California has a large population of seniors, many of whom do not have any estate planning documents prepared. It is crucial for persons in that age demographic to act quickly to evaluate and maximize the use of whatever estate planning tools may yet be available. Another large group of senior citizens may have estate planning documents, but they may be decades old and in serious need of revisions and updating.
People in California and elsewhere go through all kinds of gyrations to escape the suggestion that they may want to get their elder law planning in order. For most people, that is a feared subject that brings up the very end of life and the horrific possibility of dementia or other disability. It is possible, however, to view the need for elder law estate planning as a time-saving, financially wise, and necessary function to best take care oneself and one's heirs when the time for doing so arrives.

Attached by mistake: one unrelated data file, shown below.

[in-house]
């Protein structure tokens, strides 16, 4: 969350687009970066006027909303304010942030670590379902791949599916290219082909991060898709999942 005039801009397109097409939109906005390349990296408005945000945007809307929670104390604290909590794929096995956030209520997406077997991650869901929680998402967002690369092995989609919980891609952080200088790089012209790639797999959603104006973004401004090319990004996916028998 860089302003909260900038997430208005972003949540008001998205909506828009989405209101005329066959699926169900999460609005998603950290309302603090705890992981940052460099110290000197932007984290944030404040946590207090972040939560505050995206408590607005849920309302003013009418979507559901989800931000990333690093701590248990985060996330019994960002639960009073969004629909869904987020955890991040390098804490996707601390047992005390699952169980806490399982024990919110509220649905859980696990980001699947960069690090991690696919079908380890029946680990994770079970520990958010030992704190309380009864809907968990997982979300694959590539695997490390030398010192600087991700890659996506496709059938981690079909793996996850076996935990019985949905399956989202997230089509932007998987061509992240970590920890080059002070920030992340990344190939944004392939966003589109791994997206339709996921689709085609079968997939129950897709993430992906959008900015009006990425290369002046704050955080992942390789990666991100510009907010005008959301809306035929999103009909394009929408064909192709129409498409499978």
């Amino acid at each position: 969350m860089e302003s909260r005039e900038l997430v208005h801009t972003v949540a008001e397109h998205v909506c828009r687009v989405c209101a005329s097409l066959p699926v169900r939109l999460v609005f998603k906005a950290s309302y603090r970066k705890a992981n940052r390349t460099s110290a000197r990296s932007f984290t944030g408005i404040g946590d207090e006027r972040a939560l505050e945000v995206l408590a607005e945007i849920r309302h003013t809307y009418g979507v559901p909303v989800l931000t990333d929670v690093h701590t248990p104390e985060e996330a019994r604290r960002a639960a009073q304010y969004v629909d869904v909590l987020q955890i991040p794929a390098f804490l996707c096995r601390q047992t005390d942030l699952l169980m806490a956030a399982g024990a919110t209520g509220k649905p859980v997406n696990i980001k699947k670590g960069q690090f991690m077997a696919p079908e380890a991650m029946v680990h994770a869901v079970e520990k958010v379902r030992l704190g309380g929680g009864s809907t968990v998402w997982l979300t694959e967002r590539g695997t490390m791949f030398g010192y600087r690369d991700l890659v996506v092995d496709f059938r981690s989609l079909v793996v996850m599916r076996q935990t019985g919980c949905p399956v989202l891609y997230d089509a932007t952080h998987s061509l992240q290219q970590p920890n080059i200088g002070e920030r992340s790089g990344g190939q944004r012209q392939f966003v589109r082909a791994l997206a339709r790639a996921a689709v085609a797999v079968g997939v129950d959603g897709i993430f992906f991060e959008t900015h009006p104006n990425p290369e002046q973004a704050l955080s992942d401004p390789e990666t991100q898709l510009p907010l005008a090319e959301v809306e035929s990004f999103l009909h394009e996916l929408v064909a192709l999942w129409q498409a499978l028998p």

Part of estate planning and writing your will is determining how to best protect your interests and desires if you are incapable of doing so. Many people choose to establish an individual with the powers of attorney over their welfare. But who exactly can have power of attorney?
Trusts are often used in the planning of estates in California by those who want to protect and distribute their assets as desired. There are two general kinds of trusts used in estate planning, testamentary or living. A testamentary trust is drawn up as a provision in an individual's last will and testament.
Acts of nature have been particularly brutal in California and other states this year. These horrific traumatic occurrences have resulted in the substantial loss of life and property. From the financial perspective, there are some general estate planning measures that people can take to protect themselves from these types of devastating tragedies.